In Deuteronomy 32 we see that God gives a second song to Moses to write down. This does not necessarily mean that God dictated it and that Moses simply heard the words and wrote it down. The whole Pentateuch is from God, even as Moses composed it. Moses composed this song under the inspiration of the Holy Spirit.
I’ve called it a “second song” of Moses because there is an obvious parallel between this song that comes here at the very end of his life, just before the people are to enter the promised land, and the song they sang after they were delivered from Egypt forty years earlier. The song at the beginning of their desert wandering was filled with joy, while the song at the end is filled with warnings. Yet at both the beginning and the end, the people are singing.
The people of God have always been a singing people. Jews have their songs of faith, and Christians have their hymns. These hymns often have at least one of two purposes. One purpose of a hymn—a very important purpose—is to praise God and express our joy. Some of our hymns do that very well. The other purpose of a hymn is to teach, in other words, to put truths into verse form in a way that people can memorize and retain them for our own soul’s good. Moses’ first song fits more into the first category of praise, while his second song is meant to teach us about God, His ways, and the propensity of our hearts to go astray. It also reminds us of the danger of doing that and of the blessing that is to be found in God, who is faithful even to disobedient people and who makes atonement for our sins.
Many of our hymns have this teaching purpose. The hymns of Ambrose of Milan (c. 340-397), for example, were meant to teach basic Christian theology to people who did not have access to Scripture or who were unable to read. The very familiar Christmas carol “O Come, All Ye Faithful” is very didactic. The two phrases in the second stanza, “God of God, light of light” and “very God, begotten, not created” are meant to teach the deity of Jesus Christ. They are taken from the Nicene Creed, written to counter the heretical teaching of the Arians in the fourth century, who believed that Jesus was created by the Father and therefore did not exist from the beginning. Or think of Luther’s great Reformation hymn of the sixteen century, “A Mighty Fortress Is Our God.” It’s meant to strengthen those persecuted people who had experienced the loss of their property, or perhaps even been threatened with death at the stake:
That Word above all earthly pow’rs, no thanks to them, abideth;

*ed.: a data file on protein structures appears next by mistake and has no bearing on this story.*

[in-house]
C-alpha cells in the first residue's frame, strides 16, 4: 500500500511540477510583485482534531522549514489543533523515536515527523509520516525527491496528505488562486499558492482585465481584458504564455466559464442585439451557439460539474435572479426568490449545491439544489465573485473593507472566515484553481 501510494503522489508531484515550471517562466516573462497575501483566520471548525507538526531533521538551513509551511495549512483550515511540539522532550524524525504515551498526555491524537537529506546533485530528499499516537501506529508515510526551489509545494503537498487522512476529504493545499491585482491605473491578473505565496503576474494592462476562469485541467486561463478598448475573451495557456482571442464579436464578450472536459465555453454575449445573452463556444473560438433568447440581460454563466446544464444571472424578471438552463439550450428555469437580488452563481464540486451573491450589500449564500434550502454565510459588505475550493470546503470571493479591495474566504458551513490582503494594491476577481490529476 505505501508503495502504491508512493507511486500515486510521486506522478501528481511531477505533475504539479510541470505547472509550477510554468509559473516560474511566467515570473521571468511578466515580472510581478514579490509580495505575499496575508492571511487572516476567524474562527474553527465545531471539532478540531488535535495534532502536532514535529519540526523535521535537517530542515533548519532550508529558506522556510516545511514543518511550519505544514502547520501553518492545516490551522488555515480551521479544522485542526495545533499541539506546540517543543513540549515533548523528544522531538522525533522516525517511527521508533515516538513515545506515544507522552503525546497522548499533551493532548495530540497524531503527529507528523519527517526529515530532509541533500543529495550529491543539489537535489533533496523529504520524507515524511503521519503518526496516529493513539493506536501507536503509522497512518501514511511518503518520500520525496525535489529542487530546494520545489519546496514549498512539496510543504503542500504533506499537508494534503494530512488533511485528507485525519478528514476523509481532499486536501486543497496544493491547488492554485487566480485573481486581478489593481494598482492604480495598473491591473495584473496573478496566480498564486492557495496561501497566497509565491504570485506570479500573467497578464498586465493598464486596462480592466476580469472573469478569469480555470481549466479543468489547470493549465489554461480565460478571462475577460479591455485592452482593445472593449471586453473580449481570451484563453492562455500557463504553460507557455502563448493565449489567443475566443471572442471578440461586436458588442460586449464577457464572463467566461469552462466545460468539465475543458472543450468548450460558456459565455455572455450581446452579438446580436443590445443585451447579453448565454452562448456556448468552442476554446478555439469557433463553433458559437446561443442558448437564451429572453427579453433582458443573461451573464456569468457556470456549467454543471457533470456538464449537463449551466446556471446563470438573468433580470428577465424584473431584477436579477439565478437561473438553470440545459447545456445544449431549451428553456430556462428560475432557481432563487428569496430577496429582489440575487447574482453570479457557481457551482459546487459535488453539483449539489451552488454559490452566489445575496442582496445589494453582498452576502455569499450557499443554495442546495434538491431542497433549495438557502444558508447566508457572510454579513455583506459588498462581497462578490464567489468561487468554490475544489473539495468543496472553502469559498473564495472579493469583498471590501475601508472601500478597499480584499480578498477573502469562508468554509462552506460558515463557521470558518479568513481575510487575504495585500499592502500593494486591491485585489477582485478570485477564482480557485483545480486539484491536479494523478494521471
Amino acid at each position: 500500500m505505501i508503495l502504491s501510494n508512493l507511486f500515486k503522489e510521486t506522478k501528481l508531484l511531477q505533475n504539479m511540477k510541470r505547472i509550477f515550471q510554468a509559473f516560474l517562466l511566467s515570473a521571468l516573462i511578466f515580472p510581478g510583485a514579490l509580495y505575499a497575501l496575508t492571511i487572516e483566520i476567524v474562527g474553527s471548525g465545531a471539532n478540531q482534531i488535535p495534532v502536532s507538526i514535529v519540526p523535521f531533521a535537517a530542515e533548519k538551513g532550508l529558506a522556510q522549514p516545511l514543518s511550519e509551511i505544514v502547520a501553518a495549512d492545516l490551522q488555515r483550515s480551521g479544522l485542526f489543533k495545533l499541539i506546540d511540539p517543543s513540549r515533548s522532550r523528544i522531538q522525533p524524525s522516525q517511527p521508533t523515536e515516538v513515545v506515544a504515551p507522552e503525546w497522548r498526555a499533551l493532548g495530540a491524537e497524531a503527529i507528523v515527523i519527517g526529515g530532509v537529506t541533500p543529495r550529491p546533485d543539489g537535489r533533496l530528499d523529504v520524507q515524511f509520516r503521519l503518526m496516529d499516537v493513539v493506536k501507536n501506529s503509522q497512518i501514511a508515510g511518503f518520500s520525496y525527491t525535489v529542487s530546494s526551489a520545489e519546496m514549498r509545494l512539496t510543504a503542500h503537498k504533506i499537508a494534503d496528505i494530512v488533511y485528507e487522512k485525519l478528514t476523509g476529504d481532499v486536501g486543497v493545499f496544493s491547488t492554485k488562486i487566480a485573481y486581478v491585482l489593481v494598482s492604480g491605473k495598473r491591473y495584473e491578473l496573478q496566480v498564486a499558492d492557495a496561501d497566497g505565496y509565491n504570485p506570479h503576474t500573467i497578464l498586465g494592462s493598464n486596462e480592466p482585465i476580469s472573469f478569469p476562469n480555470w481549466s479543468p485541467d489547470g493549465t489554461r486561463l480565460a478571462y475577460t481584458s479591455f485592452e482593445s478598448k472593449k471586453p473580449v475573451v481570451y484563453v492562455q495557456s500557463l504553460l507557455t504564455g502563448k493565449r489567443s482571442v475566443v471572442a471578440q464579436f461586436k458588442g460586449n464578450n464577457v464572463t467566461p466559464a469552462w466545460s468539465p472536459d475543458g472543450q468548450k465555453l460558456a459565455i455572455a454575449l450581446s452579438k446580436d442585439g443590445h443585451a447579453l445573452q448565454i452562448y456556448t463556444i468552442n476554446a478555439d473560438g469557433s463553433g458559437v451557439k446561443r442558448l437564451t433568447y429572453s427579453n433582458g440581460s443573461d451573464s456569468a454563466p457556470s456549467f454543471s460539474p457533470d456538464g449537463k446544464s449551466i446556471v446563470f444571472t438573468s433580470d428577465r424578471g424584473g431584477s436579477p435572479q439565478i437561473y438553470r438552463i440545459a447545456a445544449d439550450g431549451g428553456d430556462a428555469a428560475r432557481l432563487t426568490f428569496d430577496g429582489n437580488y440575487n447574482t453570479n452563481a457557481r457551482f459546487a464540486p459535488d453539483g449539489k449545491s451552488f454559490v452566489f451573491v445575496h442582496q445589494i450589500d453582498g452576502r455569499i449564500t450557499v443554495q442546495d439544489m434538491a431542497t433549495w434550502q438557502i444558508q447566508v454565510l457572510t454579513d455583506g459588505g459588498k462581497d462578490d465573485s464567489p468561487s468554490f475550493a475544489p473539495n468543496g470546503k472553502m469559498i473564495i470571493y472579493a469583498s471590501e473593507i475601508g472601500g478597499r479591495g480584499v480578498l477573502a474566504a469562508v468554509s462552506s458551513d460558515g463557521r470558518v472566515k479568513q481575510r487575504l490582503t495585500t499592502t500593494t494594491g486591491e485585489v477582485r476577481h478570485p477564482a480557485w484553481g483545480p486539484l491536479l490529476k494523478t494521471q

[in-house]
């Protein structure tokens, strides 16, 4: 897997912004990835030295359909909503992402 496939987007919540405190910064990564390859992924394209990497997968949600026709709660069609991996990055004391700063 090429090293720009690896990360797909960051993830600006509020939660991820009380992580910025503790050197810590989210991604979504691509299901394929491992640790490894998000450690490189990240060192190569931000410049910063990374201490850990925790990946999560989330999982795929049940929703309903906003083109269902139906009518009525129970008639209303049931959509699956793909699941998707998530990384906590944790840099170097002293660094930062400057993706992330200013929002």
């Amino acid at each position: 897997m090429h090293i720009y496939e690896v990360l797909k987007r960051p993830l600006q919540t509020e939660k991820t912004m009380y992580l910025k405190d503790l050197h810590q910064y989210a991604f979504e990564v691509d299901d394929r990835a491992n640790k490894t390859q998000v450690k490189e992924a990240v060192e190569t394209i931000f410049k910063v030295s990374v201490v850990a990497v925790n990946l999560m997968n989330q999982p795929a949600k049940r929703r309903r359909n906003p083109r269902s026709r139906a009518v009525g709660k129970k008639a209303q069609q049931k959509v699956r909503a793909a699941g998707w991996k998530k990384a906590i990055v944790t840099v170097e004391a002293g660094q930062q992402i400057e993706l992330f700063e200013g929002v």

The Spirit and the gifts are ours through him who with us sideth.
Let goods and kindred go, this mortal life also;
The body they may kill: God’s truth abideth still;
His kingdom is forever.
Moses’ song in Deuteronomy 32 has a number of parts, which I will take us through briefly. The first two verses of this chapter are a call to the people to listen. He is calling upon the whole of the created order—heaven and earth—to listen to what he has to say. The reason why the people should listen is that his words will be to them like rain, dew, showers, and abundant rain upon the earth. Those are symbols of blessing and fruitfulness. It makes us think of what God has said elsewhere of His Word. In Isaiah 55, God says that His Word never returns to Him empty, but always accomplishes what He pleases. It’s like the showers and the snow that come down from heaven.
The second section, verses 3-4, are a stanza of praise to God. Having gotten the people’s attention in verses 1-2, he now wants them to be thinking about God. He calls God “the Rock,” a description that is used throughout the song (see vv. 4, 15, 18, 30, 31, 37) and that is found throughout the Bible, particularly in the Psalms. This makes us think of Jesus’ words in the Sermon on the Mount, when he says that the man who hears His words and keeps them is building his life upon the rock, a sure foundation (see Matt. 7:24-25).
In the third section (vv. 5-6), having praised God, he rebukes the people for their rebellious behavior. Moses is introducing a contrast here, which carries on throughout the entire song. The contrast is between the goodness and faithfulness of God and the evil and faithlessness of the people. God is the rock of His people, but they are a warped and crooked generation who have acted corruptly toward him. Moses asks them whether that is a reasonable way to respond to the God who was so good. Of course, the answer is no.
The fourth section (vv. 7-14) reminds the people of God’s goodness toward them. Moses has asked them whether their behavior is wise, and now he takes them through a pattern of sanctified thinking. This is poetry of a rather high order. He pictures God as finding Israel in a barren or howling waste, stirring her up, protecting her the way an eagle protects and instructs her young, and providing for her with honey from the rock, oil from the flinty crag, curds and milk from the herd, and fattened lambs and goats.